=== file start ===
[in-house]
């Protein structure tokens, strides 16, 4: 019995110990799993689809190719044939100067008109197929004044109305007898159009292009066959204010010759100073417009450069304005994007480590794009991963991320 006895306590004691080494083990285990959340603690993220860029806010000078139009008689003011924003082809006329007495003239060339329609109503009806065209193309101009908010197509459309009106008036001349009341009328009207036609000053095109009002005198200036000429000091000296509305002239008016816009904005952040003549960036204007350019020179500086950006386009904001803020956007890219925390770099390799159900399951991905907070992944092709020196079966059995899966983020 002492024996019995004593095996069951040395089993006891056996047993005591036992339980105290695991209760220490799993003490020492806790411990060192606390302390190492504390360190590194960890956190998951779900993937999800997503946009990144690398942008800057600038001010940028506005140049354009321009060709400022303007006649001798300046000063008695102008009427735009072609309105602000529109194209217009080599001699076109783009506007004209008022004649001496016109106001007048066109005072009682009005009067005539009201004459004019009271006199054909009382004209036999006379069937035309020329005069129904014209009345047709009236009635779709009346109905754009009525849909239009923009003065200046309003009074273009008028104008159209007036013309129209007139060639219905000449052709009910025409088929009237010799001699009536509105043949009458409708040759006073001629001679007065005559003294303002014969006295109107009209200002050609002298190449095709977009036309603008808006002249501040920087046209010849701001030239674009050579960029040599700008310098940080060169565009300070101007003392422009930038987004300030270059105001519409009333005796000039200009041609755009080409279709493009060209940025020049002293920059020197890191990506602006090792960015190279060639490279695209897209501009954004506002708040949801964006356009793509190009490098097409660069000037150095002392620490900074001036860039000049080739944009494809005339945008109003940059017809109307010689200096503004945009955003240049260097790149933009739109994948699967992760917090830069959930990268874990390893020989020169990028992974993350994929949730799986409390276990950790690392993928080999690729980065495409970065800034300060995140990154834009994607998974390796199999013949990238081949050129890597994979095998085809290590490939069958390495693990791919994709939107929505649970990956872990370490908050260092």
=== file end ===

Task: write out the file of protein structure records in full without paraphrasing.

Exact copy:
[in-house]
């Protein structure tokens, strides 16, 4: 019995110990799993689809190719044939100067008109197929004044109305007898159009292009066959204010010759100073417009450069304005994007480590794009991963991320 006895306590004691080494083990285990959340603690993220860029806010000078139009008689003011924003082809006329007495003239060339329609109503009806065209193309101009908010197509459309009106008036001349009341009328009207036609000053095109009002005198200036000429000091000296509305002239008016816009904005952040003549960036204007350019020179500086950006386009904001803020956007890219925390770099390799159900399951991905907070992944092709020196079966059995899966983020 002492024996019995004593095996069951040395089993006891056996047993005591036992339980105290695991209760220490799993003490020492806790411990060192606390302390190492504390360190590194960890956190998951779900993937999800997503946009990144690398942008800057600038001010940028506005140049354009321009060709400022303007006649001798300046000063008695102008009427735009072609309105602000529109194209217009080599001699076109783009506007004209008022004649001496016109106001007048066109005072009682009005009067005539009201004459004019009271006199054909009382004209036999006379069937035309020329005069129904014209009345047709009236009635779709009346109905754009009525849909239009923009003065200046309003009074273009008028104008159209007036013309129209007139060639219905000449052709009910025409088929009237010799001699009536509105043949009458409708040759006073001629001679007065005559003294303002014969006295109107009209200002050609002298190449095709977009036309603008808006002249501040920087046209010849701001030239674009050579960029040599700008310098940080060169565009300070101007003392422009930038987004300030270059105001519409009333005796000039200009041609755009080409279709493009060209940025020049002293920059020197890191990506602006090792960015190279060639490279695209897209501009954004506002708040949801964006356009793509190009490098097409660069000037150095002392620490900074001036860039000049080739944009494809005339945008109003940059017809109307010689200096503004945009955003240049260097790149933009739109994948699967992760917090830069959930990268874990390893020989020169990028992974993350994929949730799986409390276990950790690392993928080999690729980065495409970065800034300060995140990154834009994607998974390796199999013949990238081949050129890597994979095998085809290590490939069958390495693990791919994709939107929505649970990956872990370490908050260092």